4. Freeze Row 1
  5. A2 =sort(filter('Form Responses 1'!A2:I,'Form Responses 1'!C2:C<>""),3,true,5,true, 4, true)
  6. Color A2 red
  7. Hide tab

Sorted Responses

Individual portraits are alphabetized so that individuals can be easily located. Any changes made to this sheet results in missing data. This is why I hid the tab.

Room for Improvement

I wonder if a separate tab is necessary? My friend Alicia is the teacher at my children's school. She grouped her school's individual portraits by teacher AND noticed that some students had not taken their Fall yearbook portraits with the professional photography company. She took out her camera and fixed the problem. Alicia's desire to include all students to the yearbook is what we should strive.

Including all students in the yearbook means adding student portraits at a later date. What if Sort was an option for the Form Responses tab? Then, after the students have been added, the user can re-sort the names by section and last name.

What if I could highlight every 16/32 rows (starting on Row 17)  so that the user can see where a new page begins? I currently have no solution to separate sections. The user can add rows to fix this.


  1. Insert sheet
  2. Rename Transpose
  3. Insert Columns up to AF
  4. Color A1 yellow
  5. Color Q1 light green
  6. A1:P1 name 1 - name 16
  7. Q1:AF1 image 1 - image 16
  8. Start at A2 =transpose({'Sorted Responses'!F2:F17;'Sorted Responses'!H2:H17})
  9. Color A2 red
  10. Every 16 to 1010 copy/paste formula
  11. Hide


While Transpose only has one formula, it is the most technical sheet. This section layouts the names and images as they will appear on single pages. I had to copy the formula every 16 rows starting at row 2 and ending at row 994.

Room for Improvement

Some schools have more than 993 students. I need to add rows for up to 2,000 students. I am also debating changing 16 portraits for a single page to 32 portraits for two pages. Why this simple change? Even and odd pages have different margins. If I lay out the merge template as two pages, then the user does not have to make those edits on her own. This requires that I change the code to add more columns and paste the formula every 32 lines.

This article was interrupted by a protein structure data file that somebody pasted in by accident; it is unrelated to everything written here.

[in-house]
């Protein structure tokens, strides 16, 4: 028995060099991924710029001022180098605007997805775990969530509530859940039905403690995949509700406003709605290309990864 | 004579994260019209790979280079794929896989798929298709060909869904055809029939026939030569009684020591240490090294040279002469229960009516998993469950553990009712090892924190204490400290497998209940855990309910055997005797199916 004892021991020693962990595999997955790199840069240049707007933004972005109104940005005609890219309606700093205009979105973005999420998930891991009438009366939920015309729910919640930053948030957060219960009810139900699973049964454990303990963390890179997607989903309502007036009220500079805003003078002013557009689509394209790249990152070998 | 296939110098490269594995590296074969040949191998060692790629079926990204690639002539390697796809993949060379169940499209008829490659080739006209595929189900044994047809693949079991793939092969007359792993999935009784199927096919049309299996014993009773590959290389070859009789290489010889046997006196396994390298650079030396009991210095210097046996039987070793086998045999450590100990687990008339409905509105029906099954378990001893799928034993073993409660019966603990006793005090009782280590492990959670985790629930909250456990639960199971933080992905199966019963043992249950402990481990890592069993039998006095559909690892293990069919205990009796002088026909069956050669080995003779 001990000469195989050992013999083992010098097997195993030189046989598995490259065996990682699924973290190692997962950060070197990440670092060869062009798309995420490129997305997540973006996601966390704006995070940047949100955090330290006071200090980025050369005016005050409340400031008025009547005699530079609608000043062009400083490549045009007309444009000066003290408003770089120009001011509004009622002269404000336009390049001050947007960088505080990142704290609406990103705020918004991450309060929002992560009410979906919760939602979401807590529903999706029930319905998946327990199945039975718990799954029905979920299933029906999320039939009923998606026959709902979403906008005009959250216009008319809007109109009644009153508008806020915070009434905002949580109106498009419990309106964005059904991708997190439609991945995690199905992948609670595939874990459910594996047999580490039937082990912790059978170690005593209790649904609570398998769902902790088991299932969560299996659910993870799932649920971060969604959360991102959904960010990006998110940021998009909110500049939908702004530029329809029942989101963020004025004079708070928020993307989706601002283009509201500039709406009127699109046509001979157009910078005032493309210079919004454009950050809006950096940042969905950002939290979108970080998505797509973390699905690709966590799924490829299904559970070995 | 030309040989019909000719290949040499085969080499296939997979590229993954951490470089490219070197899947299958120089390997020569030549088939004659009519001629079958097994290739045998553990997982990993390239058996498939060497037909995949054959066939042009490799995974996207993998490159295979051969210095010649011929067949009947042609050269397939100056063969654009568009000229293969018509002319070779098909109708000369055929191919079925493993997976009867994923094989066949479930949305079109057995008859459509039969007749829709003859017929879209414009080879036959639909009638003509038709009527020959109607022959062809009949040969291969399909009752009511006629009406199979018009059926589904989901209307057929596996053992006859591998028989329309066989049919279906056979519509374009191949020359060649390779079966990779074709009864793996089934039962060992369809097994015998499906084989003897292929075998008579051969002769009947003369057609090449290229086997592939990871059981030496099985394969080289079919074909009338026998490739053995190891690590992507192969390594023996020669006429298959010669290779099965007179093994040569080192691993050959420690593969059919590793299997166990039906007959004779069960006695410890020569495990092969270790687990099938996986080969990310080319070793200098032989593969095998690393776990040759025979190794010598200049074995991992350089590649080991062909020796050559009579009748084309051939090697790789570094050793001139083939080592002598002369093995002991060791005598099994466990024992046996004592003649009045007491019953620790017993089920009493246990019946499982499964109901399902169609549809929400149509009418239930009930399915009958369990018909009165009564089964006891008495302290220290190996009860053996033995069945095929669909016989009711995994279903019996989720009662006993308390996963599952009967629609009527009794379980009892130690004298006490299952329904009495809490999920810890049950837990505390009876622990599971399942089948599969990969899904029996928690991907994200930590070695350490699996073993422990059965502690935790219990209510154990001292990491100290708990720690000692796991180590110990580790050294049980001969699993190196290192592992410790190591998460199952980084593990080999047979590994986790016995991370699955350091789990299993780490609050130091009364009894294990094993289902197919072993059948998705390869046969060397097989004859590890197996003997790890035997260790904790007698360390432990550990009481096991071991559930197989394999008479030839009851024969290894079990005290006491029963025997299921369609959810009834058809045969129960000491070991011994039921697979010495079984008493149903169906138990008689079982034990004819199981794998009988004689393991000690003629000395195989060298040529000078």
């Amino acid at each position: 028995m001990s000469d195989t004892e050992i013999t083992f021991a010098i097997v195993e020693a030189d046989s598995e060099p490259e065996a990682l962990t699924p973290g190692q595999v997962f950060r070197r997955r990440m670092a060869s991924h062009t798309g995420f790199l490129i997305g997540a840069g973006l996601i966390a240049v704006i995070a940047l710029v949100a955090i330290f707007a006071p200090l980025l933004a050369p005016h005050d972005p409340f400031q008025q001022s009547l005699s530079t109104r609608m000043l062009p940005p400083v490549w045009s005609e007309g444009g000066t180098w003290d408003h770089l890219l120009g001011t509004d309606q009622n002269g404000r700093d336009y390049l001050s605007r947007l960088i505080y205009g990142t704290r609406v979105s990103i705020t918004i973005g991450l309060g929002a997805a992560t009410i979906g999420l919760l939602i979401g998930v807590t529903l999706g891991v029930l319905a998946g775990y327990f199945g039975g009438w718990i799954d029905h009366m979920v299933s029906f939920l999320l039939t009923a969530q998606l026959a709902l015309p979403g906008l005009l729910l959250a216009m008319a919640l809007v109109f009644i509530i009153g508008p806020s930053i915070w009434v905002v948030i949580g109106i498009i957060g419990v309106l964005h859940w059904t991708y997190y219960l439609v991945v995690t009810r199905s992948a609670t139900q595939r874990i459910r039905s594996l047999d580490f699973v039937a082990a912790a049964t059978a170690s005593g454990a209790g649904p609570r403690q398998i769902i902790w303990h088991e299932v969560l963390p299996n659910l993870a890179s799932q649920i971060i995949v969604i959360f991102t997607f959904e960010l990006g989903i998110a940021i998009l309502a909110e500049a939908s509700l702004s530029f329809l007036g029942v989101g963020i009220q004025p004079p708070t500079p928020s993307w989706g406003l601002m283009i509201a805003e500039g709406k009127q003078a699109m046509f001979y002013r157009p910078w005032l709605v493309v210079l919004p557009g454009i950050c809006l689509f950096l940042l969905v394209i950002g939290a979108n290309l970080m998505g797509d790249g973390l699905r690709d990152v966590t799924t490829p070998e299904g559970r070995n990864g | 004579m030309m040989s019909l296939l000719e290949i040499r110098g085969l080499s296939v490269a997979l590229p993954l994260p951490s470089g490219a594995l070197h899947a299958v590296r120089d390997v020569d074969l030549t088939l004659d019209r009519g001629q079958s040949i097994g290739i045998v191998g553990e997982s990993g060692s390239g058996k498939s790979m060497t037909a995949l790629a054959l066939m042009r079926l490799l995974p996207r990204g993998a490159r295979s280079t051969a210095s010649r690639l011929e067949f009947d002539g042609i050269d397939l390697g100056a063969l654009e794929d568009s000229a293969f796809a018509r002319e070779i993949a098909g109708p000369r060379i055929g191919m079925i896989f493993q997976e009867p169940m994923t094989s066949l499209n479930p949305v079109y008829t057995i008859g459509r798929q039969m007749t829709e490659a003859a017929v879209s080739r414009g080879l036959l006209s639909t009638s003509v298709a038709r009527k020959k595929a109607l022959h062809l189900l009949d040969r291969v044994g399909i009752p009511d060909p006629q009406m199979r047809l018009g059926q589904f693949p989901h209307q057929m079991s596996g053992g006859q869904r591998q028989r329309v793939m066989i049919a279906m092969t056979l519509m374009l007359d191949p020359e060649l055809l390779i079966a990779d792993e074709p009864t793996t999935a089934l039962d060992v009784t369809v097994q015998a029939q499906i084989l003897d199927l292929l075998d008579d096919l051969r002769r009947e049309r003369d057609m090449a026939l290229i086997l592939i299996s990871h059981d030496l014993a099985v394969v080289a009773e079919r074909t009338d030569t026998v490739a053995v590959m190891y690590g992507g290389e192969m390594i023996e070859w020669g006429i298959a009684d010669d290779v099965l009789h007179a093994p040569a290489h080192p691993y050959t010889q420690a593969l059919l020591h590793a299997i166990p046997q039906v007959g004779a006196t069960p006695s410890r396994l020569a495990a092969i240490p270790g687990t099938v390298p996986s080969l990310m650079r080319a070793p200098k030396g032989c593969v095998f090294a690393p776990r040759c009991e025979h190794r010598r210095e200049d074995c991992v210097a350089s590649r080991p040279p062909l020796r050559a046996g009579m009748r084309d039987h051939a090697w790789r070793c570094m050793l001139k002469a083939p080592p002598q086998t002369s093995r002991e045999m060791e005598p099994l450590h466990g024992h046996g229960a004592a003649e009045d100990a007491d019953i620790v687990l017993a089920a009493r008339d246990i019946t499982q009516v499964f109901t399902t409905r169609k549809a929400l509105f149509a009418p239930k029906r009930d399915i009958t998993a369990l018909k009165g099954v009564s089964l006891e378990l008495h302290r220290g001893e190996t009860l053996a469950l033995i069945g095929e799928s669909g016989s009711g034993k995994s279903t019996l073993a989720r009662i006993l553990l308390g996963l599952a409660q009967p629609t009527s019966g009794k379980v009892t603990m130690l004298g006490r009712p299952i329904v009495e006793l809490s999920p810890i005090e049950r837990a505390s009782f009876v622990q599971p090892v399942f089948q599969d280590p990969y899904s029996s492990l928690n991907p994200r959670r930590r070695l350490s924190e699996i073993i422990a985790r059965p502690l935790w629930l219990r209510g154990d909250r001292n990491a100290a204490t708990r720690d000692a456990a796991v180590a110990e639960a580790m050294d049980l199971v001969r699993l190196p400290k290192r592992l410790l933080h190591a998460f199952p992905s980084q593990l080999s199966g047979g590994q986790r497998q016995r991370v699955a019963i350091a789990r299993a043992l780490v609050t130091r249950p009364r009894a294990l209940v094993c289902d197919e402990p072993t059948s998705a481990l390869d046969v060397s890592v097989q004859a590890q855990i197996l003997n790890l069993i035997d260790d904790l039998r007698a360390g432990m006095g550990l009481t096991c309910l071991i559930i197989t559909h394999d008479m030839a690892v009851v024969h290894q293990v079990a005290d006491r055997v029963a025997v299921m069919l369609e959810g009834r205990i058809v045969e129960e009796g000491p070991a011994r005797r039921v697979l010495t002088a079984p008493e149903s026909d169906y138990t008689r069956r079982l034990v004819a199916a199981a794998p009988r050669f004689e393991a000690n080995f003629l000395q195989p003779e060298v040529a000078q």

Use for merge

  1. Insert sheet
  2. Rename Use for merge
  3. Insert Columns up to AF
  4. A1 copy/paste Row 1 of Transposed
  5. Freeze Row 1
  6. A2 =filter(Transpose!A2:AV,Transpose!A2:A<>"")
  7. Color cell red
  8. Color tab green

Use for merge

This tab is required to run the Autocrat add-on. Each row equals a page in the yearbook (or a template with two pages of merge tags). Any changes to this page result in all names disappearing.

I especially like how I moved the tab to the left and colored it green. This saves a step when using Autocrat.

Step 3: Change Share Settings

Technically, I have not coded this step yet. All I did was create an alert telling the user to manually change the share of the portraits folder to ANYONE WITH A LINK CAN VIEW.

I know that I can code this but many of the examples I have seen in other add-ons are confusing. The folders that appear are recent folders, not a replica of My Drive, which makes finding the needed folder harder.

Step 4: Portrait Template

Portrait Template

When the user selects Portrait Template, a ready-made template complete with merge tags is emailed to the user.


I learned to code in 1995 thanks to college English Professor Emily Thiroux. She won't remember me from thousands of students in the past 24 years, but she gave a choice assignment that included the option to make a website. I tried Frontpage editor and hated it. Instead, I learned HTML from scratch.

This one choice assignment my second year of college launched my webpage design career, started a two-year career in IT, and resulted in my first teaching job where I instructed Reading, Science, and web page development. I have been at that school for 19 years now. That one class indirectly launched this Google Innovator Project.

Room for Improvement

I need to use HTML to make the email look more professional and make the email functional. I want the email to include options for different template designs the user can choose.

Step 5: Launch Autocrat


The script I have written prepares the Google Sheets for Autocrat, the true powerhouse.

Dream for Improvement

New Visions Cloud Lab created Autocrat. Wouldn't it be wonderful if I could either 1) launch Autocrat from the SlidesYearbook add-on or 2) if New Visions became a SlidesYearbook partner so that we could combine the app?

To see the beta version of the SlidesYearbook Sheets Add-on in action, watch the following 7-minute video.

The SlidesYearbook Portraits Add-on is not done. There is still so much more work to do, but enough has been completed to share with you. When I submitted my application to the #Mex16 Google Innovator Academy, I dreamt of an add-on that would make creating a yearbook in Google Slides easier. Three years later, I have created a free website with directions, an online college course, and started the add-on I dreamt of designing.